There's recent Netcraft story, Podcasts help drive demand for high-volume hosting, that notes
As podcasts and video blogs consume disk space and bandwidth, will these large media files reside with major web hosting providers, niche startups spawned by the Blogosphere, or perhaps Yahoo or Google? As Internet traffic shifts from text and images to video and audio, old hosting business models are being reworked and new ones imagined in anticipation of huge growth for user-generated data.
Indeed, there are huge pricing pressures going on, with a low end of 1.5 terabytes/mo for $14.95/mo of server space. If you take as your unit of measurement the 21 megabyte, hour long podcast of KCRW's Good Food that I listen to every week, that's roughly 150,000 weekly listeners that you can support for that level of bandwidth, or a low $1 CPM to reach them. That's pretty good.
What then will be the limiting factor for the growth of user-generated data? It's probably the quality of the broadband connections that home users have for listening in, and in some case for uploading files. The latest news from Andy King's essential Bandwidth Report for November 2005 shows 63.8% of US home web users with broadband, and 12.8 broadband subscriber lines per 100 inhabitants. (This is just ahead of Singapore, and about half that of South Korea's 24.9 lines/100.) Read the report for the whole analysis - the projection is 70%+ broadband by early next year.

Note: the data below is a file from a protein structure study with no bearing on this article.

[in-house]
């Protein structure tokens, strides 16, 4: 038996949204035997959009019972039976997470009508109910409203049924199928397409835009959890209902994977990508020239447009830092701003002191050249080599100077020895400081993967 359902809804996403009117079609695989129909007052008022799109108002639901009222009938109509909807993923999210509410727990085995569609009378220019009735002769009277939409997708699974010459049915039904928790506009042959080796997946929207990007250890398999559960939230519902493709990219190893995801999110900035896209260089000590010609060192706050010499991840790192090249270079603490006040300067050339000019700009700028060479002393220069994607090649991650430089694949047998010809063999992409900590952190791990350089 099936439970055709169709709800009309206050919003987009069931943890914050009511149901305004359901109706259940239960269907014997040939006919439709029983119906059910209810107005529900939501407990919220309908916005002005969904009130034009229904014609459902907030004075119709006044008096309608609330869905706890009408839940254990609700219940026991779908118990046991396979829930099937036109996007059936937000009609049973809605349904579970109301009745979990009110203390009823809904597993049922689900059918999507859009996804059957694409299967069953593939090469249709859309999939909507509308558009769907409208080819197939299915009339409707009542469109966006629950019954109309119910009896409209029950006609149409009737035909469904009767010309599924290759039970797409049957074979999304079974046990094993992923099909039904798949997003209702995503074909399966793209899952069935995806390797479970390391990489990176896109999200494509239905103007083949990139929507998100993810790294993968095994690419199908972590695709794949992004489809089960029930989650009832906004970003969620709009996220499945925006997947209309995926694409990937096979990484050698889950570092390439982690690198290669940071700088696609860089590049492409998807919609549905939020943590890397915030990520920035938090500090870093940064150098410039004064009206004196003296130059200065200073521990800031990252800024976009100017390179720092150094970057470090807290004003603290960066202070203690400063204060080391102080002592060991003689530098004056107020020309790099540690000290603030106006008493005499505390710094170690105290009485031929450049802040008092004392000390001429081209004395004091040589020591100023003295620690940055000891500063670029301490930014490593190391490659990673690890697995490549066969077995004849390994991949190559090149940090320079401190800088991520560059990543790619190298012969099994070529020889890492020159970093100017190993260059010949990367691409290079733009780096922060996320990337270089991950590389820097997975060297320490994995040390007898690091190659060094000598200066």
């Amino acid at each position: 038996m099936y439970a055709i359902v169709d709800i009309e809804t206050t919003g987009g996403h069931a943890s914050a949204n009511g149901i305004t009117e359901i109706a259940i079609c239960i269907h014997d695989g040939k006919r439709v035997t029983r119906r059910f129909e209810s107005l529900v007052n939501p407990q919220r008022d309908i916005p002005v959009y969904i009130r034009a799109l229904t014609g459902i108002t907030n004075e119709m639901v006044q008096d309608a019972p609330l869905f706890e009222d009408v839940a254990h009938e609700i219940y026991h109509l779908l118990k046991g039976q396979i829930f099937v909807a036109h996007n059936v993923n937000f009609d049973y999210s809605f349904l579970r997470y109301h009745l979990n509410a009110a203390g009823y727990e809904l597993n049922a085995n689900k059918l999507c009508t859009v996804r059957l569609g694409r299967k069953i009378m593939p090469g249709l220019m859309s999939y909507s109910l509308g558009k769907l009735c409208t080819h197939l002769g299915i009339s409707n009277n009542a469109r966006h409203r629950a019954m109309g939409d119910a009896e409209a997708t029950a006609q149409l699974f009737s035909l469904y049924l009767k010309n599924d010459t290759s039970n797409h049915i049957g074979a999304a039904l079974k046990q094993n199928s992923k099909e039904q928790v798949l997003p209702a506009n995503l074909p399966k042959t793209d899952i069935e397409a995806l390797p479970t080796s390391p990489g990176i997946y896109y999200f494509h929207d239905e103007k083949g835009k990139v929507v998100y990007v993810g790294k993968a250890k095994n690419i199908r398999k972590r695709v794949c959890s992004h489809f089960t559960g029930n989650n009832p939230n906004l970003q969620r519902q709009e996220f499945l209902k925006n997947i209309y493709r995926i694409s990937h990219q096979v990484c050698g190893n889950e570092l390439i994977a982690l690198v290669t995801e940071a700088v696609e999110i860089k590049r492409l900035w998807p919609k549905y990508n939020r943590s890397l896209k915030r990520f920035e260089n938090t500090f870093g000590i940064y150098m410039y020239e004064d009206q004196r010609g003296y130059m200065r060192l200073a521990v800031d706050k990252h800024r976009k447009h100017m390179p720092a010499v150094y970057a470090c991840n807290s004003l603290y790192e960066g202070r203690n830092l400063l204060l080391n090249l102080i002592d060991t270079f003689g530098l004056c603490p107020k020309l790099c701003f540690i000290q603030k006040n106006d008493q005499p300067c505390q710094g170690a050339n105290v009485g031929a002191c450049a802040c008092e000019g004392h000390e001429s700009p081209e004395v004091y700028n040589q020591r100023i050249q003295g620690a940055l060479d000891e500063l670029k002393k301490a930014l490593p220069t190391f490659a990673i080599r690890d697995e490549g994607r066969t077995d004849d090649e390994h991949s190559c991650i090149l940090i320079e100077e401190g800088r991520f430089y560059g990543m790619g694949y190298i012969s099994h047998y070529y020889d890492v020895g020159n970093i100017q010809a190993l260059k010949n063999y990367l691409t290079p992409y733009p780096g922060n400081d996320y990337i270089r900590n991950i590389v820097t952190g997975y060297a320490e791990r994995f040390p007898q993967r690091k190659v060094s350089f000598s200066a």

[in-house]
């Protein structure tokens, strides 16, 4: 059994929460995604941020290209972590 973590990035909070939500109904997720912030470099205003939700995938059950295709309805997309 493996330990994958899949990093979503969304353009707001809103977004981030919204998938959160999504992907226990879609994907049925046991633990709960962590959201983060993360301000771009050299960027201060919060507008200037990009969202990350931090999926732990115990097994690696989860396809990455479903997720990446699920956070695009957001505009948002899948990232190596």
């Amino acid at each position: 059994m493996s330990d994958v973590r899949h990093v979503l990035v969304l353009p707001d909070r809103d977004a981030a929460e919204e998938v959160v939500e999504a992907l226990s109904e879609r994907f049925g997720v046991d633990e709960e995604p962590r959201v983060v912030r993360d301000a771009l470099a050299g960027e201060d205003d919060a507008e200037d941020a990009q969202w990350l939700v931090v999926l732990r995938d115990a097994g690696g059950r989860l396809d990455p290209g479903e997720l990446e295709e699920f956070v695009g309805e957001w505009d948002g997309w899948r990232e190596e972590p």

If you don't have a broadband connection at home, you're probably not listening to podcasts. How much you do listen if you do have broadband depends on time available in the day for computer or iPod listening - for me, there's enough programming to fill a couple of one-hour slots, but I don't have a commute to go through that's long enough. Has anyone figured out how many podcast-hours per day are being consumed? Of course you download more than you listen to in most cases.
If you do have broadband at home and the means or the desire to do your own podcast, you might not have enough bandwidth to regularly upload very much - lots of "broadband" accounts are capped at 384k upstream, or only 6x as fast as a modem. Workable (an hour's show will take 10 minute to upload) if you have a hosting provider, but you're never going to serve those files from your home servers.
Interesting statistics that I haven't seen are estimates from podcast hosting providers of how fast their subscriber's connection speeds are, and how that is changing over time.
UPDATE: Thanks to Jorn at Robot Wisdom for fixing my first math mistake - 1 hr is 21 mb, not 2.1 mb. That takes the numbers from the originally reported $0.1 CPM to $1 CPM - still not too bad.
UPDATE 2: Thanks to the commenter who pointed out an upload/download confusion - hopefully more clear now.